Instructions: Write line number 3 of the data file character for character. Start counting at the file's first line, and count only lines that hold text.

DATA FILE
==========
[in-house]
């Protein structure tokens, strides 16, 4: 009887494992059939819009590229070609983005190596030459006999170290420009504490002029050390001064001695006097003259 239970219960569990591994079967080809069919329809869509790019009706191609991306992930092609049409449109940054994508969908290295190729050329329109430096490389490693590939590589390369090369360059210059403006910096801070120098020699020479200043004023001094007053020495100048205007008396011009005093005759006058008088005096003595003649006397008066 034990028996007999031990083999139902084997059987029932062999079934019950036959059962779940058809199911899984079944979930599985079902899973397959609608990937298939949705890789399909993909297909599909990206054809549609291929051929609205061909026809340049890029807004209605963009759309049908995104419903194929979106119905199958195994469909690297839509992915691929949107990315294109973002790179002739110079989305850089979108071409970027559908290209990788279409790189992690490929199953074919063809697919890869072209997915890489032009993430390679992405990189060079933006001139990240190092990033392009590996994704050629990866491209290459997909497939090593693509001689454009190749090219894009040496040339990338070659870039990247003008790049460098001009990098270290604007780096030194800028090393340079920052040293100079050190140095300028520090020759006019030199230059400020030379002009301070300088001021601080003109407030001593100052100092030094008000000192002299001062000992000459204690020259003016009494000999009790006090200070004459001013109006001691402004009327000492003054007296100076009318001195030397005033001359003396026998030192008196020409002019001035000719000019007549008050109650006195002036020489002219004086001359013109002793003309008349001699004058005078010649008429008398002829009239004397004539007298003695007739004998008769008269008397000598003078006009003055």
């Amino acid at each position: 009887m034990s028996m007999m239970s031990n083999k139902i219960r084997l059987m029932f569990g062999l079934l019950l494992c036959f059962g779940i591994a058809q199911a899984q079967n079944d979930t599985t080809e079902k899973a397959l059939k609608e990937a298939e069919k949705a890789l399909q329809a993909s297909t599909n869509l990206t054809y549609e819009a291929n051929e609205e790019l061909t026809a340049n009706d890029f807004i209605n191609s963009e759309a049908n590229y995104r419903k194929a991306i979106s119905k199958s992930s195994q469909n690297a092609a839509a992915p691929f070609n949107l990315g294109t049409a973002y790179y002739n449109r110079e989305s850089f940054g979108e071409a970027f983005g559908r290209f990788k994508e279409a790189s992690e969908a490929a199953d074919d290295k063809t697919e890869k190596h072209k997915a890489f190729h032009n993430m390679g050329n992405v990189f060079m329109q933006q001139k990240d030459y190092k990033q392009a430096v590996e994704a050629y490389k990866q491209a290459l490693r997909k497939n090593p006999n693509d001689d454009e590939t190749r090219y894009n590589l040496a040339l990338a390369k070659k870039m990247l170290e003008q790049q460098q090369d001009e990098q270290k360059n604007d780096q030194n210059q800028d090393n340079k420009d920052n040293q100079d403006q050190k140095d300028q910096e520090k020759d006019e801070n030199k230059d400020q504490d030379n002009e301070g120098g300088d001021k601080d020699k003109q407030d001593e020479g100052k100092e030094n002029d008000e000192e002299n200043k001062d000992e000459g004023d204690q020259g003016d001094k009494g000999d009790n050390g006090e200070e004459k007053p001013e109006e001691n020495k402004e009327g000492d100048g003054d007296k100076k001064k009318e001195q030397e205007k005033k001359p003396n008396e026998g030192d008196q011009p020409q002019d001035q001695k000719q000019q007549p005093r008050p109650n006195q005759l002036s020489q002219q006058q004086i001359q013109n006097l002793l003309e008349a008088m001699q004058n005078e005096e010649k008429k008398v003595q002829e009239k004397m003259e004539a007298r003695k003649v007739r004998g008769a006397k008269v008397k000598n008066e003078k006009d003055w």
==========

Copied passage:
């Amino acid at each position: 009887m034990s028996m007999m239970s031990n083999k139902i219960r084997l059987m029932f569990g062999l079934l019950l494992c036959f059962g779940i591994a058809q199911a899984q079967n079944d979930t599985t080809e079902k899973a397959l059939k609608e990937a298939e069919k949705a890789l399909q329809a993909s297909t599909n869509l990206t054809y549609e819009a291929n051929e609205e790019l061909t026809a340049n009706d890029f807004i209605n191609s963009e759309a049908n590229y995104r419903k194929a991306i979106s119905k199958s992930s195994q469909n690297a092609a839509a992915p691929f070609n949107l990315g294109t049409a973002y790179y002739n449109r110079e989305s850089f940054g979108e071409a970027f983005g559908r290209f990788k994508e279409a790189s992690e969908a490929a199953d074919d290295k063809t697919e890869k190596h072209k997915a890489f190729h032009n993430m390679g050329n992405v990189f060079m329109q933006q001139k990240d030459y190092k990033q392009a430096v590996e994704a050629y490389k990866q491209a290459l490693r997909k497939n090593p006999n693509d001689d454009e590939t190749r090219y894009n590589l040496a040339l990338a390369k070659k870039m990247l170290e003008q790049q460098q090369d001009e990098q270290k360059n604007d780096q030194n210059q800028d090393n340079k420009d920052n040293q100079d403006q050190k140095d300028q910096e520090k020759d006019e801070n030199k230059d400020q504490d030379n002009e301070g120098g300088d001021k601080d020699k003109q407030d001593e020479g100052k100092e030094n002029d008000e000192e002299n200043k001062d000992e000459g004023d204690q020259g003016d001094k009494g000999d009790n050390g006090e200070e004459k007053p001013e109006e001691n020495k402004e009327g000492d100048g003054d007296k100076k001064k009318e001195q030397e205007k005033k001359p003396n008396e026998g030192d008196q011009p020409q002019d001035q001695k000719q000019q007549p005093r008050p109650n006195q005759l002036s020489q002219q006058q004086i001359q013109n006097l002793l003309e008349a008088m001699q004058n005078e005096e010649k008429k008398v003595q002829e009239k004397m003259e004539a007298r003695k003649v007739r004998g008769a006397k008269v008397k000598n008066e003078k006009d003055w």